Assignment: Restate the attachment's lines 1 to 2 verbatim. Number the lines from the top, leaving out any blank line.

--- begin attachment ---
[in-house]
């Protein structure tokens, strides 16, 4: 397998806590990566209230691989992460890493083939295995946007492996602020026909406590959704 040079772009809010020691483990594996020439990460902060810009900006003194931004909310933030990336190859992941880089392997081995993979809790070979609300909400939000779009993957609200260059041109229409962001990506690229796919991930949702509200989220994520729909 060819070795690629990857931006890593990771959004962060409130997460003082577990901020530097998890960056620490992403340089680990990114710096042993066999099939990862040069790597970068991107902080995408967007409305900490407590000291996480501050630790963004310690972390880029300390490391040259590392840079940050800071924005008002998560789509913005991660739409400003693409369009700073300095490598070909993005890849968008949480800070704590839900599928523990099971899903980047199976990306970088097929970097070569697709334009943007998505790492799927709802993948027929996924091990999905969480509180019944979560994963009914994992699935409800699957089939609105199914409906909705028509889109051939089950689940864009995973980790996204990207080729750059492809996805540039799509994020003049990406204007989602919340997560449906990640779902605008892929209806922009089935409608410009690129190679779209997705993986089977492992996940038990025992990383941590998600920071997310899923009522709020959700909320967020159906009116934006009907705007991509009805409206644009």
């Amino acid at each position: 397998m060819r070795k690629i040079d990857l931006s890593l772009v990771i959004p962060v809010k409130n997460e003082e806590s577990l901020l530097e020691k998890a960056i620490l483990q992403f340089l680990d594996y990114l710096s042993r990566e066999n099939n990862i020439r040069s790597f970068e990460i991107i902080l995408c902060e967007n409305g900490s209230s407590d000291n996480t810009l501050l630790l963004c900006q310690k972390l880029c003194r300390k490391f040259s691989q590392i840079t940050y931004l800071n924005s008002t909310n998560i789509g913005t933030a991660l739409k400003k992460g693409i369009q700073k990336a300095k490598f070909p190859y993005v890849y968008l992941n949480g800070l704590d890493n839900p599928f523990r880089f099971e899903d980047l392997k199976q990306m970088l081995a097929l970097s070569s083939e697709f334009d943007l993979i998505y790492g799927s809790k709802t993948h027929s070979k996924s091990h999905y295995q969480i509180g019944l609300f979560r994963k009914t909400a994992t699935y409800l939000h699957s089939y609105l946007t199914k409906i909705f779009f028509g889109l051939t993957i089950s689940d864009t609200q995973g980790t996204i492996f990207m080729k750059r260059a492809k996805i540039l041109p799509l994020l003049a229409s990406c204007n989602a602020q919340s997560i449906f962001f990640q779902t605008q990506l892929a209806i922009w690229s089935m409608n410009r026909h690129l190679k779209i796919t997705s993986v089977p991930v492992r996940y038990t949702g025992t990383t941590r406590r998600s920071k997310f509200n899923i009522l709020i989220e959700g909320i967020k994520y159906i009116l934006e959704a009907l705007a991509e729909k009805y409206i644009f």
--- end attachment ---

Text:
[in-house]
């Protein structure tokens, strides 16, 4: 397998806590990566209230691989992460890493083939295995946007492996602020026909406590959704 040079772009809010020691483990594996020439990460902060810009900006003194931004909310933030990336190859992941880089392997081995993979809790070979609300909400939000779009993957609200260059041109229409962001990506690229796919991930949702509200989220994520729909 060819070795690629990857931006890593990771959004962060409130997460003082577990901020530097998890960056620490992403340089680990990114710096042993066999099939990862040069790597970068991107902080995408967007409305900490407590000291996480501050630790963004310690972390880029300390490391040259590392840079940050800071924005008002998560789509913005991660739409400003693409369009700073300095490598070909993005890849968008949480800070704590839900599928523990099971899903980047199976990306970088097929970097070569697709334009943007998505790492799927709802993948027929996924091990999905969480509180019944979560994963009914994992699935409800699957089939609105199914409906909705028509889109051939089950689940864009995973980790996204990207080729750059492809996805540039799509994020003049990406204007989602919340997560449906990640779902605008892929209806922009089935409608410009690129190679779209997705993986089977492992996940038990025992990383941590998600920071997310899923009522709020959700909320967020159906009116934006009907705007991509009805409206644009």